Forty-three-year old vet Lao Mao - known to his friends as Old Cat - has emerged as an unlikely hero of the public health emergency in Wuhan, the Chinese city that is the epicentre of the coronavirus outbreak.
The animal lover has braved rusty pipes and broken windows to gain access to people's homes, all in a good cause. Lao Mao and his six-strong animal rescue squad have saved at least 2000 household pets from starvation after their quarantined owners were unable to return to them, reports The Sydney Morning Herald.
Lao Mao, who runs the online pet community Wuhan Pet Life and whose real name is Shuai Lihua, believes some 20,000 animals were left at home without care when a tight quarantine was suddenly imposed on the city of 11 million on January 23.
Many owners, who had already travelled outside Wuhan for the Lunar New Year, were caught on the back foot with no way to return to care for their animals because of extensive travel curbs.
Lao Mao owns a pet hospital and has been organising animal rescue for 13 years. He stepped in to help after frantic calls and messages on social media.
"In the past few days my line was always busy. Each day I received hundreds of requests and had to visit 20 to 30 households," he said.
Of the thousands of pets Lao Mao and his team have saved, 99 per cent were cats, 0.5 per cent were dogs and the rest were rabbits and hamsters.
"They were all very scared and stressed. Some cats were extremely short of food and water," he said.
In one case, the owner of a cat had planned to return home on January 27 and had left food for their pet until that day. He contacted Lao Mao for help on February 3.
When I went there to fill food and water for the cat, it stuck very close to me. It drank water for more than 10 seconds when usually cats just drink for two to three seconds."
At first, he would take the animals into his own home but after just three days he ran out of space, forcing him to resort to just leaving enough food and water for one month.
Most of the pet rescues were successful but in some cases the team were too late, and kittens starved to death or cats died after a difficult labour.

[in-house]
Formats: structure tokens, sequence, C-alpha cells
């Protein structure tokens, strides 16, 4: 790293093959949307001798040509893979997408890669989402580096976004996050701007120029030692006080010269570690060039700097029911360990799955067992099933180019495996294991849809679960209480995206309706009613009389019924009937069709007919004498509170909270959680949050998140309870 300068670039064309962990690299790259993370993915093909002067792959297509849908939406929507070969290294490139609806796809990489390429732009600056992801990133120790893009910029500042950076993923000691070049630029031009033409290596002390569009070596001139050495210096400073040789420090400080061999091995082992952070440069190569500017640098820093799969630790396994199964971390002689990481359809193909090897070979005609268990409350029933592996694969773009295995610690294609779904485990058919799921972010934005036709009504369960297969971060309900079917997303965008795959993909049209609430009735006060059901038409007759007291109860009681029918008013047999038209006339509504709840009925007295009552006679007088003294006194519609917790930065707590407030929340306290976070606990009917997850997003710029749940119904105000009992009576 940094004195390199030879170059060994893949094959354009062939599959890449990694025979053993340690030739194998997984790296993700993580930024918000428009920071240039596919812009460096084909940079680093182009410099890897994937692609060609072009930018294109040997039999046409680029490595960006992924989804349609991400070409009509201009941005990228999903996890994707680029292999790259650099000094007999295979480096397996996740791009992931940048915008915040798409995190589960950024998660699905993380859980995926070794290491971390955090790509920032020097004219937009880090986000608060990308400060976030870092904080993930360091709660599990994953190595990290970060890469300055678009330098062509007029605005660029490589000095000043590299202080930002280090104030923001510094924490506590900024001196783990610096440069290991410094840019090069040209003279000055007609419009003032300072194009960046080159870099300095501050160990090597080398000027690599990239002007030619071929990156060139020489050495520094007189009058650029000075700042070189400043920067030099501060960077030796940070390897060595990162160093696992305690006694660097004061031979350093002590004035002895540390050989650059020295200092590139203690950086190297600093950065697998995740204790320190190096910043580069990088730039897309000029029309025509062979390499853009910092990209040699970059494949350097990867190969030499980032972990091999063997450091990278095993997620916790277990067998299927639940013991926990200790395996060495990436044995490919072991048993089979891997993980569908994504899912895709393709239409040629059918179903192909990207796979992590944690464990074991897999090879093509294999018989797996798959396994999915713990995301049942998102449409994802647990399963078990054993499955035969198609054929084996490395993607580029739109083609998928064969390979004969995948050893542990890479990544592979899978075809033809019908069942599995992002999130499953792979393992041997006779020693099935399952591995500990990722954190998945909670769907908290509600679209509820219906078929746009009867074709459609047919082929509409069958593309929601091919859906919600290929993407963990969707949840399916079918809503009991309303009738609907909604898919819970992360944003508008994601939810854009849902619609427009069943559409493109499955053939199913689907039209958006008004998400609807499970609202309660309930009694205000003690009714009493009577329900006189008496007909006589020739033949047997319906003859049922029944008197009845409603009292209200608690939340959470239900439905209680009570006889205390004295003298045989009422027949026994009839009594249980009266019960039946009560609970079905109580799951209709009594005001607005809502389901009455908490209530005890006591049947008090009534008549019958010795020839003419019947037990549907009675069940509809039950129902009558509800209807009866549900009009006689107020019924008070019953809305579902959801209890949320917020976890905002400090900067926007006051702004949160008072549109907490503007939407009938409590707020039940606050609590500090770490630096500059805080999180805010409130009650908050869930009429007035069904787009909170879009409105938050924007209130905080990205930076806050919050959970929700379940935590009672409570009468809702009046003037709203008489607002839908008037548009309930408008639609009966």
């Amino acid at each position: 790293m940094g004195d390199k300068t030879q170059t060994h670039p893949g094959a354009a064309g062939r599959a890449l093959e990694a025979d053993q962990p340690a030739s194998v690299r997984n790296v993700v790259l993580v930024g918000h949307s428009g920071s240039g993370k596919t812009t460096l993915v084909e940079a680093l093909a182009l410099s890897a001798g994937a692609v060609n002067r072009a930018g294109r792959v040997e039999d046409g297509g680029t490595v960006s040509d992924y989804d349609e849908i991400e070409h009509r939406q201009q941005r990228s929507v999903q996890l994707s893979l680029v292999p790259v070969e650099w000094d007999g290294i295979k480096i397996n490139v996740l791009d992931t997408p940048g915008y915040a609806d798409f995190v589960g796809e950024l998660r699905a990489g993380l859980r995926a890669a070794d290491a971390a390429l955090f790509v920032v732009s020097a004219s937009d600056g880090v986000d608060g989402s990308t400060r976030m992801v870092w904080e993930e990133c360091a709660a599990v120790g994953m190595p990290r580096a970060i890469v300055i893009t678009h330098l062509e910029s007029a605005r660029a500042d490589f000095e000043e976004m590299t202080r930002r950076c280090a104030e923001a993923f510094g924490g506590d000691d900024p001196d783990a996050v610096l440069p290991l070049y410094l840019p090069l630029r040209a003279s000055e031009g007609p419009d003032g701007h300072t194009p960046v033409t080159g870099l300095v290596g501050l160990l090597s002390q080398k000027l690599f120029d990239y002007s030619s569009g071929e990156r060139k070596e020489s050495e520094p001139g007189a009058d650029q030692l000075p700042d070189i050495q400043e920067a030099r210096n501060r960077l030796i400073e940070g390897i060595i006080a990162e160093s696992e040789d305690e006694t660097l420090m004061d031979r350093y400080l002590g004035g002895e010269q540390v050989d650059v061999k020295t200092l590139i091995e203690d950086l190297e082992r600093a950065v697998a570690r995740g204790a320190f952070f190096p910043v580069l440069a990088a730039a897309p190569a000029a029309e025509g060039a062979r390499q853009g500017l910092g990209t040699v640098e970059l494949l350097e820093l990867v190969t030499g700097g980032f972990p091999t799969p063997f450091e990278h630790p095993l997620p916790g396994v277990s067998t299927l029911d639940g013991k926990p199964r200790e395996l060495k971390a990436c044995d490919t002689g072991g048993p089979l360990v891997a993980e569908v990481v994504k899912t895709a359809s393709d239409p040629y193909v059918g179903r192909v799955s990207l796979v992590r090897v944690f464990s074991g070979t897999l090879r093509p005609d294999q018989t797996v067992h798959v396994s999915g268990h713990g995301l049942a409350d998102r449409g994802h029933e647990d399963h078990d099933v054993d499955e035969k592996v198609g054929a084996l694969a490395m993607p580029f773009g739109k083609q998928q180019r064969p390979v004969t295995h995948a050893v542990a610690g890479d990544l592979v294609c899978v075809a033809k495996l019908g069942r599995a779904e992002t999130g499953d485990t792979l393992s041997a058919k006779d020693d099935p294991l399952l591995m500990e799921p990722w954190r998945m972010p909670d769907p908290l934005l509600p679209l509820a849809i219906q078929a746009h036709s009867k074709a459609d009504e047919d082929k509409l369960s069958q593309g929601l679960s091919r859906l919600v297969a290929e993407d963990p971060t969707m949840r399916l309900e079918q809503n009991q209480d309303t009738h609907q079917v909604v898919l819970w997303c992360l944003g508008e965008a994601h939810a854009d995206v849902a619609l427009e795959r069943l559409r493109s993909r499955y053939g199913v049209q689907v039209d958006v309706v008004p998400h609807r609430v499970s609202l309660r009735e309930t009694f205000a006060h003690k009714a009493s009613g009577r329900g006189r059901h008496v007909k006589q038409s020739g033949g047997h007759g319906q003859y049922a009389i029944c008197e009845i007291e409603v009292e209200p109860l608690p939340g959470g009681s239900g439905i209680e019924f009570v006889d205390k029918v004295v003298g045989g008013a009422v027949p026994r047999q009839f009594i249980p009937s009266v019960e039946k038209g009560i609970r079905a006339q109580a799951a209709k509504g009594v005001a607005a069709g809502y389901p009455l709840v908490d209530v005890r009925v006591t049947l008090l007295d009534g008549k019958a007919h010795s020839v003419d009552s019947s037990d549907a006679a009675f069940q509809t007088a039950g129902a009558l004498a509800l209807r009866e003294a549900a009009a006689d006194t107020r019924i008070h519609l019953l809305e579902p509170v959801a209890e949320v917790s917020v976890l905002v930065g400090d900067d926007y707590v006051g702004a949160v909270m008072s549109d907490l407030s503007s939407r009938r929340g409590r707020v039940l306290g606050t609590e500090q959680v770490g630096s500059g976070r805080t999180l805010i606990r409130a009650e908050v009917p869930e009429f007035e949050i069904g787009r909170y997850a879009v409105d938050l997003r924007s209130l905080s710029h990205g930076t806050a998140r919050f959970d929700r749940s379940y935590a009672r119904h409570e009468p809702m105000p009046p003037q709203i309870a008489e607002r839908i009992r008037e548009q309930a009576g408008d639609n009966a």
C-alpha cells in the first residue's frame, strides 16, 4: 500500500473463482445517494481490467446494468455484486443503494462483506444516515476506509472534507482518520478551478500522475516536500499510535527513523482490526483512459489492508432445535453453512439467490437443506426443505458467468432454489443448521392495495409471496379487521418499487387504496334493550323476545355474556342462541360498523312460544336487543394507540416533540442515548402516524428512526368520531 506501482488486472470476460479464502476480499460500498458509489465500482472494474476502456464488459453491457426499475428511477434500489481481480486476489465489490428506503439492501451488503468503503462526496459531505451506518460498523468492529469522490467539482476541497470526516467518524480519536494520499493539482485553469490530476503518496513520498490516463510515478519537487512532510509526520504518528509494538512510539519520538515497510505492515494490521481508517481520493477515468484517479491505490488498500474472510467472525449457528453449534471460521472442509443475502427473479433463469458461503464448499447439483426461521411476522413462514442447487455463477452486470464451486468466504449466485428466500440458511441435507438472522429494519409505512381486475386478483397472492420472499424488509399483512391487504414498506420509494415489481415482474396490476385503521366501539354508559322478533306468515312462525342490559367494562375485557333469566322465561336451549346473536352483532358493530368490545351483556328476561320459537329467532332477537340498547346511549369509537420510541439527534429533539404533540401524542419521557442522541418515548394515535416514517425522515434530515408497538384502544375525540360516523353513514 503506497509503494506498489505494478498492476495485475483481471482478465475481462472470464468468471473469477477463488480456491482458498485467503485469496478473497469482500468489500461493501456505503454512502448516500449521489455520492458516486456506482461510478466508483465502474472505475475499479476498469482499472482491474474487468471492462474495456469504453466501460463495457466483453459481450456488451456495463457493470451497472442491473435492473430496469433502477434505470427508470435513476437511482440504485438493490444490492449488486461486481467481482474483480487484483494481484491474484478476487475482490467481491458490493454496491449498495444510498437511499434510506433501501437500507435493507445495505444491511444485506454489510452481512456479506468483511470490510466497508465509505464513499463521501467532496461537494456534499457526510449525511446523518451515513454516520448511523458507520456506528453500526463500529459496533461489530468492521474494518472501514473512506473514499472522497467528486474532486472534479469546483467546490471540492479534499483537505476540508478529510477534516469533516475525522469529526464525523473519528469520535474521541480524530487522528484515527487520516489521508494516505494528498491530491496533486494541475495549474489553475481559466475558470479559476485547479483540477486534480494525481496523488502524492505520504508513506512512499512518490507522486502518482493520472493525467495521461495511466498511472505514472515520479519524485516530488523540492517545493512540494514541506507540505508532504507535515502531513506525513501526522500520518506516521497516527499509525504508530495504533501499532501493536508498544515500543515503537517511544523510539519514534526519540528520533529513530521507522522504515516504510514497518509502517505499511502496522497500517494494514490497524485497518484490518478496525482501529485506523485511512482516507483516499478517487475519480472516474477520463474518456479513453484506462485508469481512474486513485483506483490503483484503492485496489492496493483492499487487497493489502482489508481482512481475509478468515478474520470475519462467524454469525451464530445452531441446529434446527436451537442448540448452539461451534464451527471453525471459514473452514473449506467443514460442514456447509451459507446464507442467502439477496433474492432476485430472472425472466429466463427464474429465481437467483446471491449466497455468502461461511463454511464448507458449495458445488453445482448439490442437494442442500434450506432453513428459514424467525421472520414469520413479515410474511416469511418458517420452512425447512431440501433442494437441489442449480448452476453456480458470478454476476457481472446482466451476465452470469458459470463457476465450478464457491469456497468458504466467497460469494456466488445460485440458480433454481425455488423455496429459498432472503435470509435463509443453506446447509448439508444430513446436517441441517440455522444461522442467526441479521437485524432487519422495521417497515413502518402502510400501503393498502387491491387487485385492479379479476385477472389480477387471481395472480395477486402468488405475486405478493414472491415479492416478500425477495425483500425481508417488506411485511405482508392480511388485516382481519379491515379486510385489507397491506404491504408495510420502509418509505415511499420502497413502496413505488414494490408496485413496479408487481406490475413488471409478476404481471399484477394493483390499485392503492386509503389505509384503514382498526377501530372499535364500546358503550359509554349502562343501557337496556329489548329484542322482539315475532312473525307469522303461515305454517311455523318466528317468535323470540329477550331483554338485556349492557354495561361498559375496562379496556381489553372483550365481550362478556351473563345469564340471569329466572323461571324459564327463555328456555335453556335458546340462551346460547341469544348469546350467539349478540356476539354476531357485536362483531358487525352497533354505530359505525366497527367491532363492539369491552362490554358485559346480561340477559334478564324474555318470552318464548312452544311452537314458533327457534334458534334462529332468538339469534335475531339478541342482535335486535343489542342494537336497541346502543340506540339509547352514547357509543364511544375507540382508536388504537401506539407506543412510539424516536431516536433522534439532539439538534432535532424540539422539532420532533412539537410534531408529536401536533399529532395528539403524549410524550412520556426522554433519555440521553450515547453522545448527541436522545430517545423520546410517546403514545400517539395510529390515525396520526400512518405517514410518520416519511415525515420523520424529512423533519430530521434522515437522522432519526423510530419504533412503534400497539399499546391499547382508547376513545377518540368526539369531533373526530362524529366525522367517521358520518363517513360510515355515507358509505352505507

Lao Mao does not always have to shin up drainpipes. In most instances, pet owners can deliver keys to him or send the password to their homes' locks, but the high volume of rescues puts him at more risk of catching the coronavirus. Nationwide more than 800 people have died.
"Of course I'm scared, but just by thinking that the cats would starve to death if we didn't go, I can't just leave them there," he said. Yang Ying, 50, an officer in Wuhan's urban management team who has four cats of her own, has also contributed to Wuhan Pet Life's efforts by checking in every three days on two other cat households.
Feeding the temporarily adopted felines of two perfect strangers every three days is no mean feat in the city, where private vehicles are still banned as a quarantine measure.
One house is 20 minutes away by foot and the other an hour. Yang does not want to risk using the city's shared bike system in case she becomes infected.
"I never met their owners in person or had any deeper interactions. They trusted me and gave their keys to me, and I need to be responsible and repay their trust," she said.
"When I arrived at first it was a mess. Things were all over the place and bowls for water were turned over. They were hiding when I entered so I could not see them," she said. She usually spends about one hour at each household, adding food and water and cleaning out litters.
Now she has become close to the cats who "come out and play with me".
"Honestly, it is tiring," she said, adding: "Of course I'm afraid. But if I dare to leave my house for work, I can leave my house for this as well. I see them as my own kittens, and treat this as a serious task."
Animals in some parts of China have also been caught up in spurious rumours that pets were exacerbating the virus's spread.
The number of abandoned pets has risen, according to several animal rights groups, while isolated reports of pets being killed have been circulated on the internet.
Many dog owners in Beijing and Shanghai have also rushed to buy face masks for their pets in the mistaken belief that the animals could catch the deadly virus.
During the SARS outbreak at the beginning of the century, false fears the virus could be spread by pets drove hundreds of people in China to abandon or even kill their pets.